Home Repair (alt.home.repair) For all homeowners and DIYers with many experienced tradesmen. Solve your toughest home fix-it problems.

Reply
 
LinkBack Thread Tools Search this Thread Display Modes
  #1   Report Post  
Stephen Huckaby
 
Posts: n/a
Default Would appreciate some first time home buying advice..re home inspection and negotiation


First I'd like to say I'm a {farily} upright, honest sort of guy.
I'm buying my first home from someone, the seller/home owner.
When I went to the morgage broker he suggested having a home
inspection before making the contract final - and I would be the
one to pay for the inspection. No problem.

When I told the Seller, he said he had no objections to the
inspection, but he was told by a "friend" who buys and sales
homes, that people often take the Inspection report to the
bargining table and use it as a deal breaker, ie, EITHER FIX ALL
THE PROBLEMS IN THE REPORT or DROP THE PRICE OR WE WALK.
And the seller said when he quoted me a price, he gave me the
firm bottom price. He had it marked up to 'account' for any
negotiation.

I have to tell you this never, never occured to me. I am hoping
that the report will save me from buying a "Money Pit." I
realize the home I am trying to buy is not new and there will be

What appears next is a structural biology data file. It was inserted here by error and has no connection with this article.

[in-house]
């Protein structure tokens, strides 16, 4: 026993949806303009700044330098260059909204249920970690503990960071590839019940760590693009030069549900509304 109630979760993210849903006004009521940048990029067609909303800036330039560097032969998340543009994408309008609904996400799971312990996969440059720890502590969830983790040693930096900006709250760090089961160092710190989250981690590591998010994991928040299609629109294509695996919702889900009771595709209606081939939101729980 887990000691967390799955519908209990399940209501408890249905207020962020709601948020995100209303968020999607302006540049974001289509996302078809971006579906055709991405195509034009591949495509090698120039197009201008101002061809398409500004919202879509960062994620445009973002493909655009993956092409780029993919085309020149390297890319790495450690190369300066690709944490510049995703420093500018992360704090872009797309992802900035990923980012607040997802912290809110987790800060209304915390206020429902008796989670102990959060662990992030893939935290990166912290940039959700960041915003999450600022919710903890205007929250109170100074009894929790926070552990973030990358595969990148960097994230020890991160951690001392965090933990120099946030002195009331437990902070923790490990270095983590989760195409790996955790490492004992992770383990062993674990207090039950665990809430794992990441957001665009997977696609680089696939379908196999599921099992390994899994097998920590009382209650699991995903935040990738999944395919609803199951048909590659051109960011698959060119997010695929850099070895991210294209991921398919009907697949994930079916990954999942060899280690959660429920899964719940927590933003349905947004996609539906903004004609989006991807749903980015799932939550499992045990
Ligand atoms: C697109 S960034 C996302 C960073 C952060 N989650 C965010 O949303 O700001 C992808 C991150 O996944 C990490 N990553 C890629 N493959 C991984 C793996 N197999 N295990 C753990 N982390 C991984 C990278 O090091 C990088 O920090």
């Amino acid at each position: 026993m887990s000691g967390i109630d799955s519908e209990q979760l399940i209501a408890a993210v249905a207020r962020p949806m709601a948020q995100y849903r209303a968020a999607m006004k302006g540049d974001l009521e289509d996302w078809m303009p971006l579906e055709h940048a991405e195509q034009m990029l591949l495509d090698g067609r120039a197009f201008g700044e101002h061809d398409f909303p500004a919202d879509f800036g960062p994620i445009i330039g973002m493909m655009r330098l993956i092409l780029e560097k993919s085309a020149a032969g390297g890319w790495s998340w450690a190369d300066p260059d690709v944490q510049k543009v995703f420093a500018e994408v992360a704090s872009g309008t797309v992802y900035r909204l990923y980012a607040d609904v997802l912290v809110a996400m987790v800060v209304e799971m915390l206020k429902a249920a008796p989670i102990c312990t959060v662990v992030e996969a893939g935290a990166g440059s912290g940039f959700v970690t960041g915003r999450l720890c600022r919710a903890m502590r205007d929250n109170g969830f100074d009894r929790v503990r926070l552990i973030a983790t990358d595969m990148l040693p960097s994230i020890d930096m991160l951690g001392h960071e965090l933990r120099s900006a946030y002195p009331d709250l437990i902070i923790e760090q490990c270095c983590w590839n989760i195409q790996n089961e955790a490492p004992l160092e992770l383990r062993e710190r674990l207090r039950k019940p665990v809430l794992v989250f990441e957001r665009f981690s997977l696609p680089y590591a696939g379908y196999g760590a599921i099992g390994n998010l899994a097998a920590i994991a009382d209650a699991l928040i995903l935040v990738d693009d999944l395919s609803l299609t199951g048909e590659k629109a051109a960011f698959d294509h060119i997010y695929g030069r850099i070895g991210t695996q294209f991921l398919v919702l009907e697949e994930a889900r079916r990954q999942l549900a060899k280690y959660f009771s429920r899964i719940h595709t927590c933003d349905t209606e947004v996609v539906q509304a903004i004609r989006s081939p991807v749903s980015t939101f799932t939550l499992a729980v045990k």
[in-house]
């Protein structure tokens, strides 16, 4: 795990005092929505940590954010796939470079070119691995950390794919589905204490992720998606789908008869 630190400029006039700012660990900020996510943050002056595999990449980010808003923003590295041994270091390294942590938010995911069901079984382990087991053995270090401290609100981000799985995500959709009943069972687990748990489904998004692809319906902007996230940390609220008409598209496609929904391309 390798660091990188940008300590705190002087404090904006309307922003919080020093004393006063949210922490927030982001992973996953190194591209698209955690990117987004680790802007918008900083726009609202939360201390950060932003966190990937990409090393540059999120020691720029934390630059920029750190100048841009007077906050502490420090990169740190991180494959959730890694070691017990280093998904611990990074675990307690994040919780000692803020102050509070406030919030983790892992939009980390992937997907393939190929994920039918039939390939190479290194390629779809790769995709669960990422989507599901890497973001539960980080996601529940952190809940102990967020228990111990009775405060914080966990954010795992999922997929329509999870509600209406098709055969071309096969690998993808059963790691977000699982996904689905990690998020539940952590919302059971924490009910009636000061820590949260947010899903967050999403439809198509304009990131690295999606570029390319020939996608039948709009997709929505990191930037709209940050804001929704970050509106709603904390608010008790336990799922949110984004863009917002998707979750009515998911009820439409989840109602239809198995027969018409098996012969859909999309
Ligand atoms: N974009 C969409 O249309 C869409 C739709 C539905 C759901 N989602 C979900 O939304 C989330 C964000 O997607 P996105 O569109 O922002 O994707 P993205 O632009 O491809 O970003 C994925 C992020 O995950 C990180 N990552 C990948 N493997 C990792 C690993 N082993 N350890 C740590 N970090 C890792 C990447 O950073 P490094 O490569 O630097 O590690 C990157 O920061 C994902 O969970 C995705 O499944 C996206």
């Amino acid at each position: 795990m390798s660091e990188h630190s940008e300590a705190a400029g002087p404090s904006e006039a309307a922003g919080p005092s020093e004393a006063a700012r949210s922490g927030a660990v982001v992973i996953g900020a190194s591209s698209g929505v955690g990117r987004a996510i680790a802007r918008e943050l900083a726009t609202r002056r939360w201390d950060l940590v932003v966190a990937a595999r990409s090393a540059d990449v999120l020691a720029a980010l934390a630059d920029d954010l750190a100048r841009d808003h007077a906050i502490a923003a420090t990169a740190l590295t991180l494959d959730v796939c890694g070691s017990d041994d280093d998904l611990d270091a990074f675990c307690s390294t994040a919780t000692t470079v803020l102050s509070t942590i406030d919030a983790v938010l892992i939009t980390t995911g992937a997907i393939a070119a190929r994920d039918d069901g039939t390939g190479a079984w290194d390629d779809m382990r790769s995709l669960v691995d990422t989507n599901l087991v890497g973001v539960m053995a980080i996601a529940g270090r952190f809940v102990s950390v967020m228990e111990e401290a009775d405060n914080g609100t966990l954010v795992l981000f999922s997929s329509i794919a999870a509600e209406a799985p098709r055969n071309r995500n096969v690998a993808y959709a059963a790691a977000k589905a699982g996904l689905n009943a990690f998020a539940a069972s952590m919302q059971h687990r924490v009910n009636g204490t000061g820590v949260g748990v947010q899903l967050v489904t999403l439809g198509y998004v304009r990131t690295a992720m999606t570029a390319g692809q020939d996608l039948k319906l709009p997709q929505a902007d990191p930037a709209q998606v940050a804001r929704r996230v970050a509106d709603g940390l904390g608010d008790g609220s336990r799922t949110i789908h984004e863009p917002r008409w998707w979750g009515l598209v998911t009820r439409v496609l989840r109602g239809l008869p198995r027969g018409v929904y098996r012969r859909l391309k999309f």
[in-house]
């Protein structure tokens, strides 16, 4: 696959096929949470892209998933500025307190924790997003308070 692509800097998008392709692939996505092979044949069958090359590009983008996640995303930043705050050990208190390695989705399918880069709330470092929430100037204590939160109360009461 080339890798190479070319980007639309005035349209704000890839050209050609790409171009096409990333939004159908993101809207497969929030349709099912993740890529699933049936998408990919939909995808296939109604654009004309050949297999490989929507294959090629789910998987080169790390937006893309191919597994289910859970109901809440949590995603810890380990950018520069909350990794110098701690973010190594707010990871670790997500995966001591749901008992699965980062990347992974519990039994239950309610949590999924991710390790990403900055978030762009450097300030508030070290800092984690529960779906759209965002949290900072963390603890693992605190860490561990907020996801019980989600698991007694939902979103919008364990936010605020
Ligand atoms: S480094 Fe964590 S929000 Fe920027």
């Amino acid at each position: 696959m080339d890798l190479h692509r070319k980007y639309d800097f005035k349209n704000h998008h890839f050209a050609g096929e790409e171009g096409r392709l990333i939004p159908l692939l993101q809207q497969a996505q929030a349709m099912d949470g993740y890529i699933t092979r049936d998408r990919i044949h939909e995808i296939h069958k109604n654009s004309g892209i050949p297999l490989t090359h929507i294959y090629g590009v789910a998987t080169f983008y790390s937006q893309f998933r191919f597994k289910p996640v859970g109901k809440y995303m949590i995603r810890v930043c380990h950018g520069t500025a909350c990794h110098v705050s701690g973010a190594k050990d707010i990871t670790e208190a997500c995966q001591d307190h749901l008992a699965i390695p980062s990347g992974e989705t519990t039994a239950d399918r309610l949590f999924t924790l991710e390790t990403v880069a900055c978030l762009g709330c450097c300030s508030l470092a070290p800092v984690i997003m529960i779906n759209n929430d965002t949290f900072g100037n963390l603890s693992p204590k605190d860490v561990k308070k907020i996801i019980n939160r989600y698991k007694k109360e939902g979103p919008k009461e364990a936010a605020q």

MINOR problems.

I don't have a friend who is a realestate agent to ask these
questions. Not even a friend of a friend of a friend who saw a
show.......

But, while I know some wear and tear is quite reasonable, what is
not. The easy answer would be "What can you afford." But that
is not a good answer. It the report comes back with a problem of
say Water Damage and $2000 to repair, should I eat the cost
What about $5000 for the Damage or $10 K.

ANY ANY ANY ANY advice whatso ever you can give me re buying
my first home would be greatly appreciated.

If I sound Ignorent, its cuz I is. Please help me.

All apollogies if this is not the right Forum to post this
questions, but I lurked for a while and the people of this group
seemed to be in the know.

Stephen H.